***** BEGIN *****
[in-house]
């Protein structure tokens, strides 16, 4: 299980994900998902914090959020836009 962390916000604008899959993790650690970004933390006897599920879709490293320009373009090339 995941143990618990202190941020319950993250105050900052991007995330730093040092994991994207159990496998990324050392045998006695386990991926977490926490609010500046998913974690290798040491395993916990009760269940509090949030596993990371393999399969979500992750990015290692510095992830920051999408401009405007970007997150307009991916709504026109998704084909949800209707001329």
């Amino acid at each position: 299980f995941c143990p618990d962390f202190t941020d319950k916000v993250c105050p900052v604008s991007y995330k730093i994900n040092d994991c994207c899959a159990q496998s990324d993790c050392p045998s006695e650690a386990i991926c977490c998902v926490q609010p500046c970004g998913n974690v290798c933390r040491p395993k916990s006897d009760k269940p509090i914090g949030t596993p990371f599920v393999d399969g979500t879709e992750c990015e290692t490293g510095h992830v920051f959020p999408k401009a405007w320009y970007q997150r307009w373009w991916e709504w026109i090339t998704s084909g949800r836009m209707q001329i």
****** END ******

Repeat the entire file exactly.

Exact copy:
[in-house]
């Protein structure tokens, strides 16, 4: 299980994900998902914090959020836009 962390916000604008899959993790650690970004933390006897599920879709490293320009373009090339 995941143990618990202190941020319950993250105050900052991007995330730093040092994991994207159990496998990324050392045998006695386990991926977490926490609010500046998913974690290798040491395993916990009760269940509090949030596993990371393999399969979500992750990015290692510095992830920051999408401009405007970007997150307009991916709504026109998704084909949800209707001329």
């Amino acid at each position: 299980f995941c143990p618990d962390f202190t941020d319950k916000v993250c105050p900052v604008s991007y995330k730093i994900n040092d994991c994207c899959a159990q496998s990324d993790c050392p045998s006695e650690a386990i991926c977490c998902v926490q609010p500046c970004g998913n974690v290798c933390r040491p395993k916990s006897d009760k269940p509090i914090g949030t596993p990371f599920v393999d399969g979500t879709e992750c990015e290692t490293g510095h992830v920051f959020p999408k401009a405007w320009y970007q997150r307009w373009w991916e709504w026109i090339t998704s084909g949800r836009m209707q001329i």